Tourists pray outside the locked doors of the Church of the Holy Sepulcher Feb. 26 in Jerusalem's Old City. Protesting several recent actions they described as a "systematic campaign against the churches and the Christian community in the Holy Land," the heads of Christian churches announced Feb. 25 they were closing of the doors of the church. CNS photo/Debbie Hill

Christianity's holiest site caught in tax protest

  • February 28, 2018
JERUSALEM – Christian leaders in the Holy Land reopened the Church of the Holy Sepulcher Feb. 28 after the Israeli government set up a negotiating team to resolve a municipal dispute over property taxes.

The heads of Christian churches expressed "our gratitude to all those who have worked tirelessly to uphold the Christian presence in Jerusalem and to defend the Status Quo," the 19th-century agreement that governs Jerusalem's holy places.

They said they looked forward to bargaining with the government committee "to ensure that our holy city, where our Christian presence continues to face challenges, remains a place where the three monotheistic faiths may live and thrive together."

Franciscan Father David Grenier, general secretary of the Custody of the Holy Land, said church leaders felt bad for the pilgrims who tried to visit the church in the three days it was closed, "but we were in a state of emergency."

He told Catholic News Service that the church's 10 Franciscan friars continued celebrated Masses for the intensions of the pilgrims who were unable to pray in the church, where tradition holds that Jesus was buried.

"We are really happy to have opened the doors; we had hoped from the beginning to close the doors for the shortest time possible," he said Feb. 28. "This strong step has been taken ... as a way to show if we let things continue, it would be possible that in 10, 50 or 100 years it wouldn't be closed only for two or three days, we wouldn't be able to maintain it."

Although the Church of the Holy Sepulcher was not being taxed, in early February the Jerusalem Municipality announced it would begin collecting $186.4 million in property taxes from some 887 church-owned properties that were not houses of prayer.

He said that while the bank accounts of the Franciscans had not been affected, some of the accounts of other churches, such as the Anglicans and the Assyrians, were frozen in mid-February. The Franciscans did receive a bill for a property they owned, he said, but he declined to disclose which property and the amount. He said some churches has been threatened with confiscation of property if the bills went unpaid, and churches were being charged retroactively for seven years.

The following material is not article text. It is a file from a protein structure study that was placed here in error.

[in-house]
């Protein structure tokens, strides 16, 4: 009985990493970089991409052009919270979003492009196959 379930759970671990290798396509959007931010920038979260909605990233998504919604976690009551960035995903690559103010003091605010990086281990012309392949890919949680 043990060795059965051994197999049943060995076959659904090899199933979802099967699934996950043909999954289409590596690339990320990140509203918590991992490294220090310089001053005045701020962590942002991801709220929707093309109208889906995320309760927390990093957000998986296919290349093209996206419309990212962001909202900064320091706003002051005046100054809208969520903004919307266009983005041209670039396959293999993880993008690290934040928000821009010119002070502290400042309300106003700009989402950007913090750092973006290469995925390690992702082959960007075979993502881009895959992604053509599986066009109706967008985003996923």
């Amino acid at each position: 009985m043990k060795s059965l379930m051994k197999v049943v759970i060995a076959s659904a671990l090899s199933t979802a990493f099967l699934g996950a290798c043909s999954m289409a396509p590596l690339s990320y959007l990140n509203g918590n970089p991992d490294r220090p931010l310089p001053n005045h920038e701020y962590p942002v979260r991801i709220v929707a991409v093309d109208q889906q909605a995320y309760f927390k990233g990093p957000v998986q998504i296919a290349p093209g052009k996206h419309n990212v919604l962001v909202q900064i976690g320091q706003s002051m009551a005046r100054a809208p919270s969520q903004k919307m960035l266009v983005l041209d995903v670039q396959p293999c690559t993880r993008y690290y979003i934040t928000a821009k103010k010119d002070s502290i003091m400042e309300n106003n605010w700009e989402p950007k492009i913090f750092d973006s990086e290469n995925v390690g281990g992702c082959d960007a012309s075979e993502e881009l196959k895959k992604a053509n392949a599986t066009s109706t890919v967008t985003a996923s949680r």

Father Grenier noted that the actions had also affected U.N. property in the city.

The Israeli government said the team negotiating the current tax crisis would consist of representatives of the finance, foreign affairs and interior ministries as well as from the Jerusalem Municipality. According to a statement from the prime minister's office, the Jerusalem Municipality will suspend the collection actions it has taken in recent weeks.

The committee is also slated to look at the issue of Jerusalem land sales by the Greek Orthodox Church. Church leaders feared a bill in the Israeli parliament would allow for state expropriation of church land. Media reported that work on the bill was suspended until the committee could present its findings.

Father Grenier told CNS: "We expect to have a dialogue. Now we are happy. The first thing to do is listen to what they have to propose."

He added that the churches "will speak with one voice and speak together."

"For us, the important thing is that the measures taken against the churches have been suspended," Father Grenier said.

He said the measures could have been potentially more damaging for the smaller churches, such as the Ethiopian and Syriac churches, and some Catholic religious congregations would have had to close some of their institutions if the measures had been carried out.

"We are not a business. If we had to pay the bills, of course, we could not keep all our activities. Our schools don't make a profit, and if you add having to pay the taxes, we would not be able to maintain them," he said.

Earlier in February, some political commentators suggested that the threat to impose taxes on church property was a ploy by Jerusalem Mayor Nir Barkat to try to get more funding for his city from the Ministry of Finance. Prior to this crisis, he had urged municipal workers to go on strike, leaving the city buried in garbage in an attempt to get more funds.

The church leaders' closing of the Church of the Holy Sepulcher during Lent, close to Easter, the busiest time for pilgrims, drew international attention and condemnation.

However, in a Feb. 28 statement, David Nekrutman, executive director of The Center for Jewish-Christian Understanding and Cooperation, chastised the church leaders for having likened the recent legislative bill to those enacted by Nazi Germany against the Jews.

"These remarks are extremely offensive and an apology from them is warranted," he said. He also condemned what he said were the false accusations of a systematic campaign of abuse against churches and Christians.

"Israel is the only country in the Middle East where Christians and believers of all faiths have full freedom of religion and worship," he said.

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